Again, industry leaders fail to look at the long-term and forget that companies cannot thrive in a society that is in turmoil. The quarterly results approach, according to Aga, has enfeebled CEOs in many ways. It’s not that businessmen-philanthropists don’t engage with the government. They do go to governments for approvals, licenses, and tax breaks. “Why then the hesitation to help set right governance?” asks Madhukar. Philanthropists are well connected and if they do decide to bear their collective weight on an issue, the needle can move.
Madhukar feels that working on governance need not be confrontational and that “safe places” or safe issues can be looked at, to start with. The Omidyar Network, for instance, would like to publish an annual ‘state of the judiciary’ report, just like the annual status of education report (ASER), that can use publicly available data to shed light on judicial delays, types of cases in courts, the functioning of various tribunals and fast–track courts.
Using shareholder interests as an excuse for inaction is increasingly getting untenable. A view that is gaining currency is that corporates ought to help create responsible investors and align shareholders to the values that the company or the promoters believe in. Paul Polman, CEO of Unilever, has shown the world how Wall Street can be tamed and aligned with the long-term goals of a company, and society. This also means that businessmen or philanthropists who seek openness and accountability in government have to start with spring cleaning their homes first. “We cannot point fingers at the government, when companies are not serious about corporate governance,” says Aga.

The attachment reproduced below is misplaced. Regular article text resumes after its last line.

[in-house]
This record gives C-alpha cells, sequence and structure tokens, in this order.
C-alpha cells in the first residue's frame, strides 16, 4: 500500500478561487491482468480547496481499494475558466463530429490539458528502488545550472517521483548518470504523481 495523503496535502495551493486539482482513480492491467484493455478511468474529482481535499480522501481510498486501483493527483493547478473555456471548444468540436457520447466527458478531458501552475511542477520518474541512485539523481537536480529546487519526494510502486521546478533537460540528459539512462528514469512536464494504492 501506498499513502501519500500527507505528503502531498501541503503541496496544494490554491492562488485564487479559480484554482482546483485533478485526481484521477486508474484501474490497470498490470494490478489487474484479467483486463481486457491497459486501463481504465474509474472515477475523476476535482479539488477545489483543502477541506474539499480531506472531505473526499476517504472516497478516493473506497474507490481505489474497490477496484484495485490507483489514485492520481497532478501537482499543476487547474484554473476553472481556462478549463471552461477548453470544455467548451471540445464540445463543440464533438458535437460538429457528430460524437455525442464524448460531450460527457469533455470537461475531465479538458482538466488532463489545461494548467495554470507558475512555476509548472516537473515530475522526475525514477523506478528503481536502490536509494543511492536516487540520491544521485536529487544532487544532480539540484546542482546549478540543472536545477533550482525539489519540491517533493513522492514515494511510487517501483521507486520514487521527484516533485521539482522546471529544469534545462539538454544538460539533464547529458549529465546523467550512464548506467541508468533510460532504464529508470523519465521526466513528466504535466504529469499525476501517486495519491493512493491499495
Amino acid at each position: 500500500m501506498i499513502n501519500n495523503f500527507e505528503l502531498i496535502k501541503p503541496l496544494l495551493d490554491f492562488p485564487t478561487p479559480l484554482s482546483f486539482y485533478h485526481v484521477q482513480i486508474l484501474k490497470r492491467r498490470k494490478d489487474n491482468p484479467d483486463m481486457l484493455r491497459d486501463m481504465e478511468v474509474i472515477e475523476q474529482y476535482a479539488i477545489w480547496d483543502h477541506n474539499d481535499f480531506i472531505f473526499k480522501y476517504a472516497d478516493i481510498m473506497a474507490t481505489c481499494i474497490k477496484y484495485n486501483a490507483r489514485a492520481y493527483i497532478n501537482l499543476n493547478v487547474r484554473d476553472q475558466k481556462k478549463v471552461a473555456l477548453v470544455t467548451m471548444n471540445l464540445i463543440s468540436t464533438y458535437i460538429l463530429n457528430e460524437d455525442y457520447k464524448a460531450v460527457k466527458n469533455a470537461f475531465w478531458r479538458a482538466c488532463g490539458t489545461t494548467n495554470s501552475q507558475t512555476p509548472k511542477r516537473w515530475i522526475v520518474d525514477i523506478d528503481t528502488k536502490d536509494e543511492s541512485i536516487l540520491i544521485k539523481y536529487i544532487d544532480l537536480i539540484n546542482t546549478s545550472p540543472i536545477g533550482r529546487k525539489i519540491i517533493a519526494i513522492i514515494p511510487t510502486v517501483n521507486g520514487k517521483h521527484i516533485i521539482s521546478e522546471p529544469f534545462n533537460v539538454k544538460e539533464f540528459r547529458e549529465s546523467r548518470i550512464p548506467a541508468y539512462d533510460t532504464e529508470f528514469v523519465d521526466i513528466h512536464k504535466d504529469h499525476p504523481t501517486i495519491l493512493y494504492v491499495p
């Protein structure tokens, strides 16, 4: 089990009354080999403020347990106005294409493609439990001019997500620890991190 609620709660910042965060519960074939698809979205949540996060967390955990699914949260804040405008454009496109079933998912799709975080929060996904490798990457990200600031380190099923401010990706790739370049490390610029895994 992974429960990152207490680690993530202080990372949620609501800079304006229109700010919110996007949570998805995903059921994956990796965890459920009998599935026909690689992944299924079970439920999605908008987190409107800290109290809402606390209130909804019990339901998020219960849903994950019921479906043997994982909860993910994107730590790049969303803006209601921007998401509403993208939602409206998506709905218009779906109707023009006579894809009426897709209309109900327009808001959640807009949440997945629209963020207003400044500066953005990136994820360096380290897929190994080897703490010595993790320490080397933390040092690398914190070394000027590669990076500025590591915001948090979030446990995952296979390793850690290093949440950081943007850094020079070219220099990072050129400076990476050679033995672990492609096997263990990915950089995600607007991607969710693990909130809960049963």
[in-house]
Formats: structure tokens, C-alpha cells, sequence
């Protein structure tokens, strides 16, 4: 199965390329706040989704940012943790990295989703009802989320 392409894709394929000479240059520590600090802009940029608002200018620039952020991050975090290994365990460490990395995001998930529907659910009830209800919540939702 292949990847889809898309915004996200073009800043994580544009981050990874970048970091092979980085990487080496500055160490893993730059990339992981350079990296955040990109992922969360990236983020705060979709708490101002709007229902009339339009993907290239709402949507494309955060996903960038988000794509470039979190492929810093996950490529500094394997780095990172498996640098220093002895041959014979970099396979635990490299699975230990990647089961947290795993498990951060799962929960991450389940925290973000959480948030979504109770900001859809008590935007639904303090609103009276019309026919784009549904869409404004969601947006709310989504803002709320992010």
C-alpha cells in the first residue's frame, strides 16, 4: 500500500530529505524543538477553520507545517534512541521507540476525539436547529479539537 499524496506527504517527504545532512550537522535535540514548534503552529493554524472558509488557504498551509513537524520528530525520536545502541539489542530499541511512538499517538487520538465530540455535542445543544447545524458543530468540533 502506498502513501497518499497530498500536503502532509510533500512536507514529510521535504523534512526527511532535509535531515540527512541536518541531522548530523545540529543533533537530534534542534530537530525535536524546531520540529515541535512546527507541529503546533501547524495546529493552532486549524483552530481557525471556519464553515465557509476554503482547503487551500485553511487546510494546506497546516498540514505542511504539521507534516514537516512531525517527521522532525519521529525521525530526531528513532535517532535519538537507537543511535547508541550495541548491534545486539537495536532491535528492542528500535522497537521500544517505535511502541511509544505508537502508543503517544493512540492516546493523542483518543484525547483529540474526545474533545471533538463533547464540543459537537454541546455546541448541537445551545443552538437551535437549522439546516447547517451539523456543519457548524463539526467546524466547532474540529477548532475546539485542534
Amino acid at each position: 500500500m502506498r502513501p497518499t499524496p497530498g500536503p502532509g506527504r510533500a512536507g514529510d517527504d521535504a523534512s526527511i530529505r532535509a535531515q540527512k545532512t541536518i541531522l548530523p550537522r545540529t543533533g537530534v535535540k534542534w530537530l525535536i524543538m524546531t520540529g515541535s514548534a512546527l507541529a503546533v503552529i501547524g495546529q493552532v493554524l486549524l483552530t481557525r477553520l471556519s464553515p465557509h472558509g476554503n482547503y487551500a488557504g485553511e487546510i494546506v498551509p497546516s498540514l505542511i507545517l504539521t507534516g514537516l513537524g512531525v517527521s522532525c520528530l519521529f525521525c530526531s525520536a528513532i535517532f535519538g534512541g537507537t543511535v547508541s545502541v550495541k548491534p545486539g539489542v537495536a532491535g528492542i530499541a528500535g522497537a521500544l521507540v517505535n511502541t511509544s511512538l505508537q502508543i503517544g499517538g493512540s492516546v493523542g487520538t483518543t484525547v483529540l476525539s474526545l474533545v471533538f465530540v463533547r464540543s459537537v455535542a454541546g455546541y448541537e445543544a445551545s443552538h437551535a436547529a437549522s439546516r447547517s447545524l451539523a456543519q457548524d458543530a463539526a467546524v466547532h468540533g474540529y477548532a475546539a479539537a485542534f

What really pains her, although she concedes there are many good leaders in business, is the hypocrisy she often witnesses in business fora. “This facade of honesty is worse than being openly dishonest,” she says.
US academic Jonathan Fox who has studied the relationship between citizen participation, transparency and accountability describes a situation of “opaque transparency” by states and also corporations.
These are in the tick-box genre: cosmetic openness gestures, which are not connected to any hard accountability. It leads nowhere.
Data And Information However, international trends indicate the governance agenda is moving ahead like never before, even propelling India to recently build www.data.gov.in, a platform that encourages Union and even state ministries to put out data sets in the public interest. This open government data (OGD) platform is a joint effort with the US government.